His decision made, Spock acted on it immediately. "I will carry you out, Doctor, then come back for the Captain. When you are outside, you can attempt to make contact with the ship and arrange for the medical department to be prepared to treat us. Should I take the Captain first, time would be wasted, since he is not conscious to make such a call."
McCoy grunted. "How are you planning to get us up that drop?"
"I will take you on my back, Doctor," Spock replied as if amazed at McCoy's stupidity. "Please refrain from clutching at my neck. "
McCoy climbed onto Spock's back and clung desperately as the Vulcan began the scramble up the rock face to the main cave. It was much easier than Spock had feared it might be, and he realised with relief that it would not be too difficult to repeat the climb carrying Jim over his shoulder. Except... McCoy seemed much heavier than a Human normally did.
At the top, Spock wrapped his arms around McCoy's legs to support him, and set off, resolutely keeping his mind from his growing weakness. His head was beginning to throb now, every step jarring it.
They were near the mouth of the cave before Spock noticed that the insects had not attacked again. He put the fact to the back of his mind to consider later, and stumbled on, out into the open air. McCoy slid off Spock's back. In the now brilliant moonlight he glimpsed the marks on Spock's swollen face, but before he could speak, Spock had vanished back into the cave.
Carrying McCoy had drained the Vulcan more than he would have considered possible, but he refused to acknowledge his weakness as he stumbled back along the passage. Every step intensified the throbbing ache in his head and sent fresh streams of fire burning through his limbs; and the insects were attacking him again. Were they simply trying to drive an intruder away from their territory, letting him leave freely because he was retreating?
He was almost grateful for the pain, however, for it helped him to fight the growing drowsiness that urged him to lie down and sleep. He couldn't sleep; he had to get back to Jim...
He saw the darkness ahead just in time to stop himself from falling, and dropped into the hole, landing with a soft thump.
"Who's that?" The voice, while not as decisive as usual, was reasonably strong.
"Jim." Relieved though he was, Spock was now physically unable to utter more than a gasping exclamation. He found himself unable to straighten from the crouching position in which he had landed, so he crawled forward towards Kirk's voice. He touched warmth, and stopped.
"Spock." A hand pressed his shoulder. Then, more briskly, "I can't find McCoy."
"He's outside," Spock gasped. "I... got him out and came back for you."
"What's wrong with you?" This exhausted voice was unlike Spock.
"As I came through the cave... I was badly stung by the insects. The poison... is weakening me."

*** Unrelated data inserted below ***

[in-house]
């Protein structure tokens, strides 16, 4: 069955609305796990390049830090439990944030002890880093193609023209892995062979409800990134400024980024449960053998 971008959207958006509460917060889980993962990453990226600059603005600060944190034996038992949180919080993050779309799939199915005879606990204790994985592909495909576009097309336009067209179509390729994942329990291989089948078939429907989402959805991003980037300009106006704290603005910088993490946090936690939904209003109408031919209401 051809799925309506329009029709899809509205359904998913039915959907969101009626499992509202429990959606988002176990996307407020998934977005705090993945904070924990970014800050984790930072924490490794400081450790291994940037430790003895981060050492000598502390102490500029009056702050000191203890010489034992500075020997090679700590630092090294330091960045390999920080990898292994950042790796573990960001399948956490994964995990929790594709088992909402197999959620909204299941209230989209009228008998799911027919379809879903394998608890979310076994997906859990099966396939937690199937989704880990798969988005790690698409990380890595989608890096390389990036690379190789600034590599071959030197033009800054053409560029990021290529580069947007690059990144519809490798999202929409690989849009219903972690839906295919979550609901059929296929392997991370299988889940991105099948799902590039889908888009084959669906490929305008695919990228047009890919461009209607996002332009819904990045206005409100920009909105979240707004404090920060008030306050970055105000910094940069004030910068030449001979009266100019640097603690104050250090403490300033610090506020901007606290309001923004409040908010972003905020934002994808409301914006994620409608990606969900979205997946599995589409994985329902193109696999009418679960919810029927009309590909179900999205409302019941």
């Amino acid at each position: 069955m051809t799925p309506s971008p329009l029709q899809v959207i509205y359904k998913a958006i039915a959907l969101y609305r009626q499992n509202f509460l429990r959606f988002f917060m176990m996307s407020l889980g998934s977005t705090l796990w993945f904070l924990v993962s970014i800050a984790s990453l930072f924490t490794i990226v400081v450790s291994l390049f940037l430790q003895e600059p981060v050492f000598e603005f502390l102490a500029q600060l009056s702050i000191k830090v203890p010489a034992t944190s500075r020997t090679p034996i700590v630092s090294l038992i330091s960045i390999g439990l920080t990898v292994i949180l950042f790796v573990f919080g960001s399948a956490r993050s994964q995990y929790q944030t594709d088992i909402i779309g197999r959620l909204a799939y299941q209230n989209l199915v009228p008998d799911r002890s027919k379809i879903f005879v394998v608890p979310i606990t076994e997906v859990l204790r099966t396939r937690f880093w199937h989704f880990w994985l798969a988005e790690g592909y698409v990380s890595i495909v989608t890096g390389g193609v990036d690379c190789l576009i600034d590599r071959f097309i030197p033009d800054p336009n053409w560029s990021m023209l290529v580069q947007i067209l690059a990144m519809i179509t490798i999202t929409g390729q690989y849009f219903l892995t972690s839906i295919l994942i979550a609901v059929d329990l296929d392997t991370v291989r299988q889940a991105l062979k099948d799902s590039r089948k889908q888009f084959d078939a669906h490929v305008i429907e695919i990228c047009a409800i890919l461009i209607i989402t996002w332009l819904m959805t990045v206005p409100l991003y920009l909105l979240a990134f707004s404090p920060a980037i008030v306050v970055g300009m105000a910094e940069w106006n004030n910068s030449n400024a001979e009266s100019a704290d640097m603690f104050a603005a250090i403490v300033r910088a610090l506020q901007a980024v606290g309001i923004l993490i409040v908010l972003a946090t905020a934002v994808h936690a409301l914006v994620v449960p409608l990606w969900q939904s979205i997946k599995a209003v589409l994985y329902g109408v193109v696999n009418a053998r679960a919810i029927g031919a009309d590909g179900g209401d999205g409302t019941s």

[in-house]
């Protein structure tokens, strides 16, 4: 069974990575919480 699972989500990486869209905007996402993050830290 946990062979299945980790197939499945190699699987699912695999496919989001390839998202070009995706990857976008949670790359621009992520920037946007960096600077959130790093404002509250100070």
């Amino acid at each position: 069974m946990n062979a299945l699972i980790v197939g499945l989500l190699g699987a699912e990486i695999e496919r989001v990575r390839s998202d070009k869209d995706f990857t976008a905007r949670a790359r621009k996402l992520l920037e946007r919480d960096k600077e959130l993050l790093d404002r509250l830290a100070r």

"What... of you, Captain?"
"I'm fine." Kirk shrugged the question off as irrelevant, although he spoke gently. "A bit sore, but nothing to worry about. Now - how do we get out of here?"
Spock concentrated for a moment on controlling his physical condition. "We can climb out of here, Captain; you have to feel your way, but it is not too difficult."
By the time Spock reached the top of the short climb, he was wondering how he could complete the walk to the cave entrance. Despite his weakness, however, he turned to help Kirk over the edge.
In the light from the luminous moss, dim though it was, Kirk saw Spock's swollen face clearly enough to be horrified. He hadn't realised how bad Spock's 'badly stung' had been; although he knew now that he should have done - Spock invariably minimised bodily discomfort.
As they stood, the Vulcan swayed; Kirk caught him to steady him, and he leaned weakly against his Captain.
"Put your arm round me," Kirk told him. He slipped his own arm round Spock's waist to support him.
As they started off down the passage, he knew that he was supporting fully half of Spock's weight - a burden he was more than willing to bear, and that slowly became greater as even Spock's determination could drive his failing strength no further.
About half way through the cave, Kirk stopped. "Let's rest for a minute."
They sank down, to lean against the cave wall. Wearily, Spock allowed his aching head to sag against Kirk's shoulder. The Human held him comfortingly, unsure whether the tremors that shivered rhythmically through Spock's body were caused by pain or by cold; probably a little of both, he decided.
After a few minutes, Kirk felt rested enough to go on. "Come on, Spock," he urged. "Not far now."
Spock tried to stand but failed, despite Kirk's help. Anxiety lent the Human strength; he lifted Spock and began to carry him.
The Vulcan made no protest; he simply allowed his head to droop against Kirk's shoulder once more.